That is Tim Redmond, pictured above. Redmond has been a political and investigative reporter in San Francisco for more than thirty years, spending much of that time as executive editor of the San Francisco Bay Guardian. He is the founder of 48hills, which is an alternative news and culture site, and which carries on the tradition of the Bay Guardian.
Launched in 2013, 48Hills now attracts 35,000 readers a week. "It covers news, politics, arts, music, nightlife, and a vast array of cultural topics." 48Hills is entirely community supported, and you are certainly invited to assist. You can, however, without paying anything, sign up for periodic bulletins. If you are interested in politics - and particularly in the politics of land use - signing up for those bulletins would be a good idea. While the publication is San Francisco-centric, of course, 48Hills has lots of good information about state and national decisions and policies that are relevant to what goes on in most California communities.
In fact, I decided to mention Tim Redmond and 48Hills in this blog posting because of a bulletin that hit my mailbox on the evening of September 26, 2021. Redmond's advisory - definitely San Francico-centric - was titled, "Sorting out the upcoming election madness." Mostly, that September 26th bulletin provided information about upcoming political changes in San Francisco. However, it also talked about what Redmond called "The entire Yimby narrative." While Redmond is focused on a particular project proposal in San Francisco, I think what he says is relevant in my own home town, Santa Cruz:
The entire Yimby narrative—and a contentious battle over the future of the Tenderloin and affordable housing—is set to come to the full board Tuesday/28.At issue is a plan by a developer and a local Christian Science Church to build 316 units of what amount to tech-worker dorms at 450 O’Farrell St.The original plan for the site called for a project with 176 units, including some big enough for families. That had broad-based community support.But the Forge Development said that even traditional market-rate housing didn’t “pencil out,” so the church has asked to change the project.As we noted Sept. 6:Think about that message. Forge had all of its entitlements and no “Nimby” opposition. But the determining factor on what gets built in San Francisco is not, by and large, community input or approval delays. It’s international speculative capital deciding where the highest return is. And more housing for families (much less housing that’s remotely affordable) doesn’t seem to make the cut right now.The hearing was continued from Sept. 7. The supes don’t like overruling the Planning Commission, but there’s massive opposition in the community to this one.At lot of it will come down to Sup. Matt Haney, who represents the district (and is, apparently, running for state Assembly).That hearing starts at 3pm (emphasis added).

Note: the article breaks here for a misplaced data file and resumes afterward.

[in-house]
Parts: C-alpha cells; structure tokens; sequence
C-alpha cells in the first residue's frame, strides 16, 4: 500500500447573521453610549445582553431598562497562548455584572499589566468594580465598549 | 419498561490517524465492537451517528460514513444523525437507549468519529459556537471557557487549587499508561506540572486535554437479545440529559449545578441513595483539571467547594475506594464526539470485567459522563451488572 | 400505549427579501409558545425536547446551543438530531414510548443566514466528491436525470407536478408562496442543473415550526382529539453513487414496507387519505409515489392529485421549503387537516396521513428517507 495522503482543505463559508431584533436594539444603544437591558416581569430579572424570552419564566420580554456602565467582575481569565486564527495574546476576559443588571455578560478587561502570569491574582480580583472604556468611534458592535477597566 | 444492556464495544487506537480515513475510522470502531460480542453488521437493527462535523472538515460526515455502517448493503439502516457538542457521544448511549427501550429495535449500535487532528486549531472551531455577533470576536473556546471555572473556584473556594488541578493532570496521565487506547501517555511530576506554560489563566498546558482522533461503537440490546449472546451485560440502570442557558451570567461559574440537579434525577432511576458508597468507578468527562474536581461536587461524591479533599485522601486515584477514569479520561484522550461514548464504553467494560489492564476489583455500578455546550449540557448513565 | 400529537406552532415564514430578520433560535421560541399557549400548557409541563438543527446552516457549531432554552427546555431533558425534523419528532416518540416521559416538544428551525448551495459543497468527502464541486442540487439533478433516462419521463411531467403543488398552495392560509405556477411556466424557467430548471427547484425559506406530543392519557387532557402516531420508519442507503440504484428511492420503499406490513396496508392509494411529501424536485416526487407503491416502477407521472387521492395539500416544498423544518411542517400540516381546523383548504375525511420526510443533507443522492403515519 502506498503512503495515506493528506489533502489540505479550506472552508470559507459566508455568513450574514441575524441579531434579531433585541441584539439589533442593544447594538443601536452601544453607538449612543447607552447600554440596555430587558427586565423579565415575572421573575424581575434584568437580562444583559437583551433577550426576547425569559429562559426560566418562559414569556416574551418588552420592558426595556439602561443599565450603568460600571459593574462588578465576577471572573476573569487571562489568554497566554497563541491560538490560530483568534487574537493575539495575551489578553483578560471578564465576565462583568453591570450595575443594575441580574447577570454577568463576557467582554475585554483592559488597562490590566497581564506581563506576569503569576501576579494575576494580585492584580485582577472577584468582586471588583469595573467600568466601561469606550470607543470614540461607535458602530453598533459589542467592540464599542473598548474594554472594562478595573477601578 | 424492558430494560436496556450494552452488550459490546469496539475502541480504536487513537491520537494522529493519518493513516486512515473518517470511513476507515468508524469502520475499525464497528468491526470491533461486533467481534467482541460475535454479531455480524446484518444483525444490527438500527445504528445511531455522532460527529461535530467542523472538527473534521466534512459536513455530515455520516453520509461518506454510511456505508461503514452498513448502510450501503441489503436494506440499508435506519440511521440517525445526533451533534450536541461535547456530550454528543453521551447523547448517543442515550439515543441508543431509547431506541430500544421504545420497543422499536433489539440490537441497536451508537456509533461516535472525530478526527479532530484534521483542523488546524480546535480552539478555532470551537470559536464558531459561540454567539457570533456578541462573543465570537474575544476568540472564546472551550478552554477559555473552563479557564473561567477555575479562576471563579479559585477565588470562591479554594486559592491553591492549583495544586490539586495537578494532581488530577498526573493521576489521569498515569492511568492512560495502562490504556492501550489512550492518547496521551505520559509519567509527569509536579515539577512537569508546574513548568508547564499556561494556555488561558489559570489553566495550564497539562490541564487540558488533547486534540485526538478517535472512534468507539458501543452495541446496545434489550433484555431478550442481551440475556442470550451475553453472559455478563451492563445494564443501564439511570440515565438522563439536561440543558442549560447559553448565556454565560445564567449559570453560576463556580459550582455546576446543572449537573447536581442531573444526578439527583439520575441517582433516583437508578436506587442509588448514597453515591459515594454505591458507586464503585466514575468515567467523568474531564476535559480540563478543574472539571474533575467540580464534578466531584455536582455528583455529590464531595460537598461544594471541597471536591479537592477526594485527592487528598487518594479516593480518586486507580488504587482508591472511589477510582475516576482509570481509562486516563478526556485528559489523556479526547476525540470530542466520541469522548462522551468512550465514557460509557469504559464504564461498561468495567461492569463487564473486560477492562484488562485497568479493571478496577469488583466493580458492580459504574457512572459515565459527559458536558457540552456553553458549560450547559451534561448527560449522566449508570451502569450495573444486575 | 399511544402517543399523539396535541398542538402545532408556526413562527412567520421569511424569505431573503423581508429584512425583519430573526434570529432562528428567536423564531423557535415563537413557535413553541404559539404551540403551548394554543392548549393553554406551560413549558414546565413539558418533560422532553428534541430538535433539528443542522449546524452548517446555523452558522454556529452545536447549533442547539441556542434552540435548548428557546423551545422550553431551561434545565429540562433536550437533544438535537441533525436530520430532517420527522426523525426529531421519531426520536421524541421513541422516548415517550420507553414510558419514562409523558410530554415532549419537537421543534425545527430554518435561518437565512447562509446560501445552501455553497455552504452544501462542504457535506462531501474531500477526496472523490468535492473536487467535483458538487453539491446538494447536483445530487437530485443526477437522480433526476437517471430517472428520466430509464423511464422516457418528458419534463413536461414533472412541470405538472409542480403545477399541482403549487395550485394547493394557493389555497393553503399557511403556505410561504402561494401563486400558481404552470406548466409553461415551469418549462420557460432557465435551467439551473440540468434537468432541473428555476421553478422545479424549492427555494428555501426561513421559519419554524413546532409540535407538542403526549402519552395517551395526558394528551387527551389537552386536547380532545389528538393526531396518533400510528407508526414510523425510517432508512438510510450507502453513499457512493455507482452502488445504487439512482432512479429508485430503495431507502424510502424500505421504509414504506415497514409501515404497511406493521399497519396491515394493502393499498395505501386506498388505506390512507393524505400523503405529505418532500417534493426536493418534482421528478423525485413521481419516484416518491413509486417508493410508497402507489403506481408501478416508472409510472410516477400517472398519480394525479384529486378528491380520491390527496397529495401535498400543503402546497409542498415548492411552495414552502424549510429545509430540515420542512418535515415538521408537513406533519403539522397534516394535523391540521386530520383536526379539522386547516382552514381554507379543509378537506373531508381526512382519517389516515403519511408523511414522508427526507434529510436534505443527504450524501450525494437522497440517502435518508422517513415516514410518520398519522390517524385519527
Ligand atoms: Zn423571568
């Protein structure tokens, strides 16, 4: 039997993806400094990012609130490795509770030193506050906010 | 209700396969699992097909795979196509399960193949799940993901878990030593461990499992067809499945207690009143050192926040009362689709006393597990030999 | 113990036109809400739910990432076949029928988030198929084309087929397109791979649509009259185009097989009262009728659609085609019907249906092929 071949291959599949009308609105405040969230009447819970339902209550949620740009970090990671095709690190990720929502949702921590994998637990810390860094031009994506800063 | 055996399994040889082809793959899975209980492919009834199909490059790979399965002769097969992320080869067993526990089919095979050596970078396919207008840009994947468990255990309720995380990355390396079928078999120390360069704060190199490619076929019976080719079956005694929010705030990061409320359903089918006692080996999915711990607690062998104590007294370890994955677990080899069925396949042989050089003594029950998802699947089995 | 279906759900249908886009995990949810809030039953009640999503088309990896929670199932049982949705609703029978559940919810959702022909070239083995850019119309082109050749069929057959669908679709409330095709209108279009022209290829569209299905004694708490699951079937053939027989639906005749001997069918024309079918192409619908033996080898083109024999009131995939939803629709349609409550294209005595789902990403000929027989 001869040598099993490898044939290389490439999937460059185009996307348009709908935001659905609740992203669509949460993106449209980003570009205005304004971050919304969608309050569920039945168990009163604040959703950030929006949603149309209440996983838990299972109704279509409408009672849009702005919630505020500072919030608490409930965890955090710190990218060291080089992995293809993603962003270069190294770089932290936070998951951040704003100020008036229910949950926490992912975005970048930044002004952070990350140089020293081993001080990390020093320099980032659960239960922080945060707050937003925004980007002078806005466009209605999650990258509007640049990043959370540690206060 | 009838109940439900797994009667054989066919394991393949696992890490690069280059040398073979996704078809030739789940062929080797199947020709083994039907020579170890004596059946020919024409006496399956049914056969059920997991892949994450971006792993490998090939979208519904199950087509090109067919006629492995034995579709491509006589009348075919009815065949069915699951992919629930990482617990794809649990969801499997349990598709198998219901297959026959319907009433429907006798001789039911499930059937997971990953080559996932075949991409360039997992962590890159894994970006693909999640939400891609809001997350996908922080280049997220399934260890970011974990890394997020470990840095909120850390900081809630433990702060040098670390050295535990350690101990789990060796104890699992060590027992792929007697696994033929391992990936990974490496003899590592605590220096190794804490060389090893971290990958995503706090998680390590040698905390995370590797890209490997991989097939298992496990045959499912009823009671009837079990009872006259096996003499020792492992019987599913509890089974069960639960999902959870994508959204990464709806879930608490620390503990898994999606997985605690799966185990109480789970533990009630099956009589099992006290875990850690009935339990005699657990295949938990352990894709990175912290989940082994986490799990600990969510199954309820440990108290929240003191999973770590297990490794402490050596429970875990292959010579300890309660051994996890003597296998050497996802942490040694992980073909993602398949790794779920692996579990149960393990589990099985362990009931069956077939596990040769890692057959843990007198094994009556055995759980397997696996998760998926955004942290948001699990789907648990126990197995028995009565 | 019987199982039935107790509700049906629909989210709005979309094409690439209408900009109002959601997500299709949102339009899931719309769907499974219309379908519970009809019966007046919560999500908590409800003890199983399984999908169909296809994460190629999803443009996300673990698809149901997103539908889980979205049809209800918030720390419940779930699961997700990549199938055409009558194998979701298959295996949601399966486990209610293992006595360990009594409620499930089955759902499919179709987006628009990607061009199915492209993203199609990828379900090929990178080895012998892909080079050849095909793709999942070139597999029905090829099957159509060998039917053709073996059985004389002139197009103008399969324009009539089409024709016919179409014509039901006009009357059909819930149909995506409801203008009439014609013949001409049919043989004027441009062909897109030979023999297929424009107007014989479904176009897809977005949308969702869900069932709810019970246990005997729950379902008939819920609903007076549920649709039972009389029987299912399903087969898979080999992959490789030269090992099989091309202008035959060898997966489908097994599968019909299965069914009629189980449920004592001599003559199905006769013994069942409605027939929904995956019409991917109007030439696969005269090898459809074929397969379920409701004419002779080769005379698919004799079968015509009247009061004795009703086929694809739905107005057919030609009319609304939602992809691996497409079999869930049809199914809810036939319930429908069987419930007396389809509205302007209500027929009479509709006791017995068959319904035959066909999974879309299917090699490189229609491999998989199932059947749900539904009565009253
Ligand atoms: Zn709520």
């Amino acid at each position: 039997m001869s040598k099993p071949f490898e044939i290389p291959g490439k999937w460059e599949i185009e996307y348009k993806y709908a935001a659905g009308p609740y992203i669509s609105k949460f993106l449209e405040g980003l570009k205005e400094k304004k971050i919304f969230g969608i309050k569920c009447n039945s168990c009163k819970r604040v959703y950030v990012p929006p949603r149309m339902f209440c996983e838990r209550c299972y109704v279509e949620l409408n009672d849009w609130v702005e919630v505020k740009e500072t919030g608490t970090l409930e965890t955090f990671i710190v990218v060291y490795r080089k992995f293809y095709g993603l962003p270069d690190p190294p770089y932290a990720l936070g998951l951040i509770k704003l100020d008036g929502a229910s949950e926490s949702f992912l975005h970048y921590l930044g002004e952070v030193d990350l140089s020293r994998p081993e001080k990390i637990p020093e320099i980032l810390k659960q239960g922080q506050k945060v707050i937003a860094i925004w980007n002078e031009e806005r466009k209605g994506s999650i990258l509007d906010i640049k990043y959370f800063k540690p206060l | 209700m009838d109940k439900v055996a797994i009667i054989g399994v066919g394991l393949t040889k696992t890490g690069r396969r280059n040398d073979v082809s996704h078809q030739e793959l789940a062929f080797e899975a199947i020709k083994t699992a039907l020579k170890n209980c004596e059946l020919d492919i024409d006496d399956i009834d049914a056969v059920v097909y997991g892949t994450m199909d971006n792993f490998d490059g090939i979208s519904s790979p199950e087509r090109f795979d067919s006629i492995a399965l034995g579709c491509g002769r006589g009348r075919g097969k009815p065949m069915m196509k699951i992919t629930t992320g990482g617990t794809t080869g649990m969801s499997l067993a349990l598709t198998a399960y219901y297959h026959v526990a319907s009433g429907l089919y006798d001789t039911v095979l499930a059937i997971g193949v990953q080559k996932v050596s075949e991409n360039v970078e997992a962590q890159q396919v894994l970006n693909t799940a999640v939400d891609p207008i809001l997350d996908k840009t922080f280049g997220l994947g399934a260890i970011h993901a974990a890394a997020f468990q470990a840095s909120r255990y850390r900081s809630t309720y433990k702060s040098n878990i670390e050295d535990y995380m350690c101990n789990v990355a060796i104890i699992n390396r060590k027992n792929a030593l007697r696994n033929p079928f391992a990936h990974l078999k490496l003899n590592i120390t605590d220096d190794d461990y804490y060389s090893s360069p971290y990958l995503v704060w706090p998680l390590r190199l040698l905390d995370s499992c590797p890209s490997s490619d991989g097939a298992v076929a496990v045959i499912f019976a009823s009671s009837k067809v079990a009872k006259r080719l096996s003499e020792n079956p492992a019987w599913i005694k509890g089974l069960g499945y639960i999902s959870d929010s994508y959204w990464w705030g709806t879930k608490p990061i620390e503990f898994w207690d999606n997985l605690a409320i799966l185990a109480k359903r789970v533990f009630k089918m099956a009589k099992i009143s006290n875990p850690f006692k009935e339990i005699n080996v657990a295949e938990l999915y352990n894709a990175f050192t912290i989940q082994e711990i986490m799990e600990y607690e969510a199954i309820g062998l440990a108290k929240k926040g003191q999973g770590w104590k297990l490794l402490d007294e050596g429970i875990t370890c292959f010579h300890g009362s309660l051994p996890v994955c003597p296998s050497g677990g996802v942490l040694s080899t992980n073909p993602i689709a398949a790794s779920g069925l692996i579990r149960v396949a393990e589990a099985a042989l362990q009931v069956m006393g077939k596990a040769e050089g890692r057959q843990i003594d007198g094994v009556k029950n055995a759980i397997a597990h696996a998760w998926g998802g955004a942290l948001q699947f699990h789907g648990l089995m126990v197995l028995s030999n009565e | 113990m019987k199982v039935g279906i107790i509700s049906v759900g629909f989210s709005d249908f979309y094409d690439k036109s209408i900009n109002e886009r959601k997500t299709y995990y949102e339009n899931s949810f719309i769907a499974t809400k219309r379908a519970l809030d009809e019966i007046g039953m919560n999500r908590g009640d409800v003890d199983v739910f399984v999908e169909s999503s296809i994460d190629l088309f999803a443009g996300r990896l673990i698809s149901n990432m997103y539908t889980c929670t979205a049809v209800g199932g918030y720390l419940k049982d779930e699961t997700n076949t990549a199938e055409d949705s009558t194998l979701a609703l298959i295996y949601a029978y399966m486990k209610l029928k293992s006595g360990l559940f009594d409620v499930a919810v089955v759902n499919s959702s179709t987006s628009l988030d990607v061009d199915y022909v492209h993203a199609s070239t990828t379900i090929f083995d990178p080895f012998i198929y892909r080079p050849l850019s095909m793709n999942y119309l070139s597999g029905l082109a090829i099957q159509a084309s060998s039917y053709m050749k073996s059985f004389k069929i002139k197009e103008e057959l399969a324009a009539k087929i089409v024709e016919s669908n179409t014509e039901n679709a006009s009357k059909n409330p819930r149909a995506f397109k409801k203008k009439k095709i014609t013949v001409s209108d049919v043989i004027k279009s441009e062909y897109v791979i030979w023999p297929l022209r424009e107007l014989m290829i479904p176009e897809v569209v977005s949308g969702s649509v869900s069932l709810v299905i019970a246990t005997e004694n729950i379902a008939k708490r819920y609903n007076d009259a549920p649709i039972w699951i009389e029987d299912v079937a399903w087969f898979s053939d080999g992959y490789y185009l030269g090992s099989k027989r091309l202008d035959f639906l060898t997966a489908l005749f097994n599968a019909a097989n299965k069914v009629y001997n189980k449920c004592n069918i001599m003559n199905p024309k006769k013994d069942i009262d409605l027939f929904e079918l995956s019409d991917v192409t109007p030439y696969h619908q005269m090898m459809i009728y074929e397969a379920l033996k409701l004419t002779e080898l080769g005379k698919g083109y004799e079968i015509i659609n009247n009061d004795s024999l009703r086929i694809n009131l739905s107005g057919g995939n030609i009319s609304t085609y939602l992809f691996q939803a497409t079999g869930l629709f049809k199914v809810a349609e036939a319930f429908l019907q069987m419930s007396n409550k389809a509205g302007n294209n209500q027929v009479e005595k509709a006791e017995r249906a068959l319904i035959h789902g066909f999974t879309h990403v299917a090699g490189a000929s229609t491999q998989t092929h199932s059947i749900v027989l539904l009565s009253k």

The project just mentioned is a lot like a project that has become infamous in Santa Cruz - the 831 Water Street project. What really makes the difference and decides what happens (in San Francisco and Santa Cruz, both) isn't what the community needs, but "speculative capital deciding where the highest return is."
Demands for "more" housing - from YIMBY proponents and others - does not, in fact, mean more "affordable" housing, or even more housing that will meet the needs of local families. Again, that's true in both San Francisco and Santa Cruz.
Take it from Tim! He's been around for a good long time, and he's a pretty smart guy! He knows what really counts. What those demands for "more" housing mean - in San Francisco and Santa Cruz - is "more money for the guys who already have a quite lot of it."
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